Q: What is the classification of workplace bullying?
A: For behaviour to be considered as workplace bullying, three of the following elements must be present: Persistent action or omission, unreasonable conduct, the action or omission causes you harm. If one element is missing, the behaviour could still be unfair.
Q: What is the definition of unfairness at work?
A: Any action or omission that is unjust, or there is deception and/or the employer displays partiality. It could also be a breach of conduct as mentioned in relevant Legislation and Regulations.
Q: What is good faith?
A: According to the Ministry of Business, Innovation & Employment: “Good faith is about treating others in the way you would like to be treated”. This does not mean that an employer should not act firmly where appropriate, but before making a decision employees should always have a fair opportunity to have a say. Neither party should treat the other in a degrading or humiliating manner. It also means that employers and employees need to raise concerns when they arise. Otherwise solving the problem becomes more difficult. Both employee and employer have a duty of good faith.
Q: What is workplace fairness?
A: It is the same in the workplace as it is in everyday life. The definition of fairness in the Cambridge Dictionary is “The quality of treating people equally or in a way that is right or reasonable. In (all) fairness; considering everything that has an effect on a situation, so that a fair judgement can be made”
Q: Can I prevent workplace bullying or unfair behaviour?
A: No, you cannot prevent the actions or omissions of another person, as it is not something you have control over. You only have control over your own behaviour.
Q: Is workplace bullying the same as school bullying?
A: There are similarities in behaviour but one difference is that someone in authority does a high percentage of workplace bullying. Children are not in breach of legislation as they are not accountable, whereas adults are.
Q: What does bullying look like?
A: Bullying can happen overtly or covertly. Overtly is in the open. It is usually ranting and raving behaviour. Covertly is insidious often behind closed doors. An example of covertly bullying is when there is no acknowledgement for the things you do right. The moment the behaviour has a physical component, it could be violence and then it is a criminal case. The ugliest form of bullying is mobbing. That is backstabbing from co-workers.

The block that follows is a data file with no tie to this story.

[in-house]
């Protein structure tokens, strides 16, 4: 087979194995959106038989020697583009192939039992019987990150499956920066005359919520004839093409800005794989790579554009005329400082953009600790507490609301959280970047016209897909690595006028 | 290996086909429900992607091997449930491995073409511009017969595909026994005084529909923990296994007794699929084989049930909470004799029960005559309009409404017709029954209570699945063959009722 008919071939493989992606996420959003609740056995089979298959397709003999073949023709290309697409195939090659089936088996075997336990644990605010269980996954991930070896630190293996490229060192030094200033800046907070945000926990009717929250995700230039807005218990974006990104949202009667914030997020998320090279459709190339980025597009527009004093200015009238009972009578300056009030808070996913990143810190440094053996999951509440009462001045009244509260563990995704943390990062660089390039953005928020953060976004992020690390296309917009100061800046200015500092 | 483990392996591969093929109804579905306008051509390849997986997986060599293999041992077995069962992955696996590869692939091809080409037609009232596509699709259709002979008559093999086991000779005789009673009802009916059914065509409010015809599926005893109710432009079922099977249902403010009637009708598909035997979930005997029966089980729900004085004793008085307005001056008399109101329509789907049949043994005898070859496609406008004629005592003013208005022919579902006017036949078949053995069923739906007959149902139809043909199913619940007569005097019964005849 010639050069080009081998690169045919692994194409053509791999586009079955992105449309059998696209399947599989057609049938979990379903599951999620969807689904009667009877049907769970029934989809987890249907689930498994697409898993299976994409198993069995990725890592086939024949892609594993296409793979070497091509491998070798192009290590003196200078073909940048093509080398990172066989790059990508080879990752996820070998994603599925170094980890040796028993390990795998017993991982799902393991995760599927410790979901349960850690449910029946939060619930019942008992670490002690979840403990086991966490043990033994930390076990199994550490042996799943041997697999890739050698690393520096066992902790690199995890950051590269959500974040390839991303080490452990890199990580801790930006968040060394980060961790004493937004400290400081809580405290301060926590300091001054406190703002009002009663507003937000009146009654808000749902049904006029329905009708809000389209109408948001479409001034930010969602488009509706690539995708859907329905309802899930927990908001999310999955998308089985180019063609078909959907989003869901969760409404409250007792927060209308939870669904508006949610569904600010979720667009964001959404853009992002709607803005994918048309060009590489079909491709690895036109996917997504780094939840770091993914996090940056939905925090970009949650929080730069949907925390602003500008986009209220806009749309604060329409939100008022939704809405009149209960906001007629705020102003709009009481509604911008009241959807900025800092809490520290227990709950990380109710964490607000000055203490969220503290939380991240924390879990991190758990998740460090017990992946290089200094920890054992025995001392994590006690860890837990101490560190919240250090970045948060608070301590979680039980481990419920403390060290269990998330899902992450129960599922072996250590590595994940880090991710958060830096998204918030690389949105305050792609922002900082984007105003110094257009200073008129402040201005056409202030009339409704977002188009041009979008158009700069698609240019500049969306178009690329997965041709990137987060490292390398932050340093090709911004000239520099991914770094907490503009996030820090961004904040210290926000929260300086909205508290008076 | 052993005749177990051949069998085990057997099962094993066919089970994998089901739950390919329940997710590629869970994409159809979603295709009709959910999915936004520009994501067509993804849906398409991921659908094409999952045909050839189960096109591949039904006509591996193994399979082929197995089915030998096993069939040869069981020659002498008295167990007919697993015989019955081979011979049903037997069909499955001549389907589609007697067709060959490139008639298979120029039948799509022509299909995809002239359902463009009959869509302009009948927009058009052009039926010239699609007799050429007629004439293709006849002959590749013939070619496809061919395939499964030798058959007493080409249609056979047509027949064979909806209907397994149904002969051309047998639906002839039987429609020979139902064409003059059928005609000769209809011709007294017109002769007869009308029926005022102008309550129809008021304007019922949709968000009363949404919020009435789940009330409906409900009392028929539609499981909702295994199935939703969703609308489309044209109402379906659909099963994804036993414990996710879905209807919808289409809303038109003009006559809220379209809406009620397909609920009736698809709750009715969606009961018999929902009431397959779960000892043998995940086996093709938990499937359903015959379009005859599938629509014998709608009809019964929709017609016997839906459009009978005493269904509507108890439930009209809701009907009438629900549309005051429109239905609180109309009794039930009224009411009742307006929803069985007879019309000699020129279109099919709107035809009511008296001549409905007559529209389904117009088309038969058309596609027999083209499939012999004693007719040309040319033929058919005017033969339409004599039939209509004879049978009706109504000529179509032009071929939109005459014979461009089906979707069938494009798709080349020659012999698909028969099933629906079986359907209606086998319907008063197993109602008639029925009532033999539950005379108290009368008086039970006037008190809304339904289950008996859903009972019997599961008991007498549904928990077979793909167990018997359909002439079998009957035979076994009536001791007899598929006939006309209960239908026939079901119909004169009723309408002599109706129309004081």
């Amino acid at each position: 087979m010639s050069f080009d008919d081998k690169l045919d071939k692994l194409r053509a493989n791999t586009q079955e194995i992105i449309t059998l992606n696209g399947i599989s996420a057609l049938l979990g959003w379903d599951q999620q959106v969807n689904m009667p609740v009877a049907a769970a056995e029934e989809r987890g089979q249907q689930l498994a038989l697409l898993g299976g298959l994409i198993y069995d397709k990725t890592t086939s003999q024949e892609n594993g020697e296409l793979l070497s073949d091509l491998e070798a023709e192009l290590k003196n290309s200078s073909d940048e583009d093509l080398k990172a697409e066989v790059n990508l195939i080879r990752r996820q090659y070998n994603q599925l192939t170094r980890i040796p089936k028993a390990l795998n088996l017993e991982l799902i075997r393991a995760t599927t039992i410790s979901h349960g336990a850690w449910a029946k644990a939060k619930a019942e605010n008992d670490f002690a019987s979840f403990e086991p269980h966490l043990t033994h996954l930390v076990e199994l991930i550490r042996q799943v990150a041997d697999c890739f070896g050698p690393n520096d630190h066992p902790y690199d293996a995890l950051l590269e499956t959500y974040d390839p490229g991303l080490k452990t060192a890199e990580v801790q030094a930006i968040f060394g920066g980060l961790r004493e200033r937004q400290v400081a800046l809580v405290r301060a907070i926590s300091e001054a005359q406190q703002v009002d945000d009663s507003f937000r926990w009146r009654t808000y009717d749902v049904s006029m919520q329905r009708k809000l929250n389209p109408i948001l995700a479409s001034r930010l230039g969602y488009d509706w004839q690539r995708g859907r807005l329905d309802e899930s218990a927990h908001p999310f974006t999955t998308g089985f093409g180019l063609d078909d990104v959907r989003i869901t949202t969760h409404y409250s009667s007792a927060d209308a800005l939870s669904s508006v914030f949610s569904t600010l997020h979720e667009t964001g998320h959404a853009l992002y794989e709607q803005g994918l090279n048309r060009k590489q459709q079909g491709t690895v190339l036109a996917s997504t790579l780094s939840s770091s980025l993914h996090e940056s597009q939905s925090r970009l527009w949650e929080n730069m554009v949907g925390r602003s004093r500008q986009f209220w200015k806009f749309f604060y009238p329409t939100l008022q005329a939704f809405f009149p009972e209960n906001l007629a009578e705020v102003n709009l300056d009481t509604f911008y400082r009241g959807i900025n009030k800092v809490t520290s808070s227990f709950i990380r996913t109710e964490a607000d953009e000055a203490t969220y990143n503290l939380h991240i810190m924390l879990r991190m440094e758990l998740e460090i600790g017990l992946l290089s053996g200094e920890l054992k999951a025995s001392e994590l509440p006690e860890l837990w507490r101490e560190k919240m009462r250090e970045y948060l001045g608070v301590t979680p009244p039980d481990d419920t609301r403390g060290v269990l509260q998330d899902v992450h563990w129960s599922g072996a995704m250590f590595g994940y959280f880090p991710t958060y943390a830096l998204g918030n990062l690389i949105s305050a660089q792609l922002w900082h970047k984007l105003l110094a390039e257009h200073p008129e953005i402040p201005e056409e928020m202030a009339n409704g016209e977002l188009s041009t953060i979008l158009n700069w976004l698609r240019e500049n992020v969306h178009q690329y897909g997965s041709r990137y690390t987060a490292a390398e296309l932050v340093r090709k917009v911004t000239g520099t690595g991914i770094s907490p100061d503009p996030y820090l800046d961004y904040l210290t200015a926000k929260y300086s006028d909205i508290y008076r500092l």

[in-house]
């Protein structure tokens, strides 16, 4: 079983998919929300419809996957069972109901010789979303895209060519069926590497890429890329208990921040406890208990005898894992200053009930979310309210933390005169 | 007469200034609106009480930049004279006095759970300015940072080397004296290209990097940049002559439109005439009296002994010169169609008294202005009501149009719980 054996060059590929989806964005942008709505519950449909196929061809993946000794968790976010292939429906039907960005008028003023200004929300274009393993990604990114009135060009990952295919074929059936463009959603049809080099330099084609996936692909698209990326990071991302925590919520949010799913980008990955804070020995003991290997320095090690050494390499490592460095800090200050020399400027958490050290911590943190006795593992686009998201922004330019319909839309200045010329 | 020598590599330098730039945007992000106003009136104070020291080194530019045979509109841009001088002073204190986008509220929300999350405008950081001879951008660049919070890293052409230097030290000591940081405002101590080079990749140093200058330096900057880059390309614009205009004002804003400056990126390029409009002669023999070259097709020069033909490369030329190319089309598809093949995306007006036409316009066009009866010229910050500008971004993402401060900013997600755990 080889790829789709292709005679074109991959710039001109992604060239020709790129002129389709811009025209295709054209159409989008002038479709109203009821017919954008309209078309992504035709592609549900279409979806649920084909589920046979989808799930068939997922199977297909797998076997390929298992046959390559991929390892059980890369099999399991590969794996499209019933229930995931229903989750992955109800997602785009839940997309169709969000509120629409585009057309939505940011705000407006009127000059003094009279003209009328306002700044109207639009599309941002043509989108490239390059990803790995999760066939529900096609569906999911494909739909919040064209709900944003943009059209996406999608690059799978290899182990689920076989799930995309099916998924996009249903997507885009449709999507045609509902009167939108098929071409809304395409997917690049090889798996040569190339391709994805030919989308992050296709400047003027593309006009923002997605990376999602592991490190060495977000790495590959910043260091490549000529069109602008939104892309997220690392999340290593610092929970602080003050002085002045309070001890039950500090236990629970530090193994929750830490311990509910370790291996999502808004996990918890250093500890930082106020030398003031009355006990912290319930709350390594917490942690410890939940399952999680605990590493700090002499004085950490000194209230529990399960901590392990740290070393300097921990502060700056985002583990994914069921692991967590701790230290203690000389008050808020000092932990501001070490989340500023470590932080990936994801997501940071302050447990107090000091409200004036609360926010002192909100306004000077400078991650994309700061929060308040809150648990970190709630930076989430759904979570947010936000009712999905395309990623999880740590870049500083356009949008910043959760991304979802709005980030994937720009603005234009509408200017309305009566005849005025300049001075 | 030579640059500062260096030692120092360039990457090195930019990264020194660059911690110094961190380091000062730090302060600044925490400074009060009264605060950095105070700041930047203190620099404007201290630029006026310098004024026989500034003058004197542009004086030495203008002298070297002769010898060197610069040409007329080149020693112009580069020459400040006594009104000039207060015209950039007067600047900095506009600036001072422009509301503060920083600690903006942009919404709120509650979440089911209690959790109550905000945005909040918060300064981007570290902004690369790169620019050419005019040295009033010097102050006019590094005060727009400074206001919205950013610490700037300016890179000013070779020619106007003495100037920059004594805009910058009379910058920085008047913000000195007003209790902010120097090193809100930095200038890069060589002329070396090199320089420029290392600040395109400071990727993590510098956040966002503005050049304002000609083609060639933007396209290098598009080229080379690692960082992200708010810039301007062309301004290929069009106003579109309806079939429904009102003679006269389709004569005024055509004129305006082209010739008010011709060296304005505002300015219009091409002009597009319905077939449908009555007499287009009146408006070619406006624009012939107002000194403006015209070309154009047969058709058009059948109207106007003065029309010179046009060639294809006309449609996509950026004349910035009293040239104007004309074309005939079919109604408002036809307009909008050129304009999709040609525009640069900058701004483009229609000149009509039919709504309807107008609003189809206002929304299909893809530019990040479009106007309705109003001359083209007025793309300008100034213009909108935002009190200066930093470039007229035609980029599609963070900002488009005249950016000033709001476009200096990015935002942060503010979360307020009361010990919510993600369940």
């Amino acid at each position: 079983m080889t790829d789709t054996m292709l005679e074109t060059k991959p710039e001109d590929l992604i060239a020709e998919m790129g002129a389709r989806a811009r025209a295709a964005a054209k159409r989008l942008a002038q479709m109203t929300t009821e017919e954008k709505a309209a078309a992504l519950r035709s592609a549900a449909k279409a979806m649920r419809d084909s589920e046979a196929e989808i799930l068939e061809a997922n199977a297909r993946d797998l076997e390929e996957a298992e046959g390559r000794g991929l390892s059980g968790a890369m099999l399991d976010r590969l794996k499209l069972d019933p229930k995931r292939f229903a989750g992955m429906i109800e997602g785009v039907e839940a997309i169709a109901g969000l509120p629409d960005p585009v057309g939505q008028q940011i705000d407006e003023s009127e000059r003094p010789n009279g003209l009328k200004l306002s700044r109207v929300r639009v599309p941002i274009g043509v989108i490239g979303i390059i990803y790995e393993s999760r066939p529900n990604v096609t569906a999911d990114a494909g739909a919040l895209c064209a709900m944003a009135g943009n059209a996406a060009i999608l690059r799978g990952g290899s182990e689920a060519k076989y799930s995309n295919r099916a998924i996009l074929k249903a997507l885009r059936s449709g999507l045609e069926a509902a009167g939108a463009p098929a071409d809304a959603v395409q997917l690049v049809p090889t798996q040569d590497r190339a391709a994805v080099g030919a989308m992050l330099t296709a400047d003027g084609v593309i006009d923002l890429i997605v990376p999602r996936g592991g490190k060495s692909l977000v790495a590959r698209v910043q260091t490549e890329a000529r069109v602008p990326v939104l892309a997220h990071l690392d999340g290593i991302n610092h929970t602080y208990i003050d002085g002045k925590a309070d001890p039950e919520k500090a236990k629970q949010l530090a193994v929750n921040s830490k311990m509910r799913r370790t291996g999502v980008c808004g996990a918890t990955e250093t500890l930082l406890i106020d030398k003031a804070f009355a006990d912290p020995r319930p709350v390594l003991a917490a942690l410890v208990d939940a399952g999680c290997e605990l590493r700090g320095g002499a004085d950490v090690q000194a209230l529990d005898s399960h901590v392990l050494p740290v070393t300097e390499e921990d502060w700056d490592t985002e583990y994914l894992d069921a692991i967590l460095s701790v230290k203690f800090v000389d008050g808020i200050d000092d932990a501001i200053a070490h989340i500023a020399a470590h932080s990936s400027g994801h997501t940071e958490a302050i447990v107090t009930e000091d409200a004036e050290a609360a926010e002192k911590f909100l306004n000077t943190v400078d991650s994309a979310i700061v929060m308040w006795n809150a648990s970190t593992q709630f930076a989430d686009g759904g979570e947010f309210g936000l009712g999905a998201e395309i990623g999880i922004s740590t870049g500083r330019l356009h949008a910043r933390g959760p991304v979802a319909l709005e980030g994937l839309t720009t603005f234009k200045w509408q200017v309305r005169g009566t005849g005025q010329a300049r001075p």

Q: What is psychological and/or emotional bullying at work?
A: Isolation, intimidation, spreading false rumours, being pressured to lie and other unwanted actions.
Q: Why is bullying a health and safety issue?
A: Bullying is a health and safety issue because the Health and Safety Employment Act 1992, requires your employer to protect you from certain hazards and that includes both physical and psychological harm. If your employer is not doing this, then they are in breach of legislation and that is a very serious matter. Bullying is your employer’s problem. Only they can really put a stop to it.
Q: How do I check the boundaries of my employer?
A: Both your own and the boundaries of your employer are usually laid down in documents as well as The Employment Relations Act 2000 (ERA), The Health and Safety in Employment Act 1992 (HSE), The Human Rights Act 1993 (HRA) and the guidelines of Worksafe NZ.
Q: If the bullying behaviour is not from management what steps do I take?
A: Record every incident of unfair behaviour. If the unfairness or bullying is from a colleague or customer, speak to your manager and make sure you keep notes.
Q: What is a form of bullying or unfairness at work?
A: The two categories are personal or task-related attacks according to Worksafe NZ. An example of a personal attack is belittling remarks. Setting you up to fail is an example of a task-related attack.
Q: How to know if someone is bullying me at work or how do I recognise it?
A: Know your boundaries and those of your employer. Know the definition of what is and what isn’t bullying.
Q: How much compensation can one expect for bullying at work?
A: At our workshops, we give general information in this regard to enable you to know what to expect. Don’t have unrealistic payouts in mind.
Q: What to do when wrongly accused of bullying at work?
A: Keep your cool, wait for your emotions to calm. Say, “Thank you, I will get back to you when I have given it some thought”. Once you are over the shock, probe by asking, “Why are you saying that?” Vague allegations are not acceptable. You must write down specifics of time, place, who was involved, what was said, etc. and then you can explain yourself. The principles of Natural Justice require your employer to consider your explanations in good faith.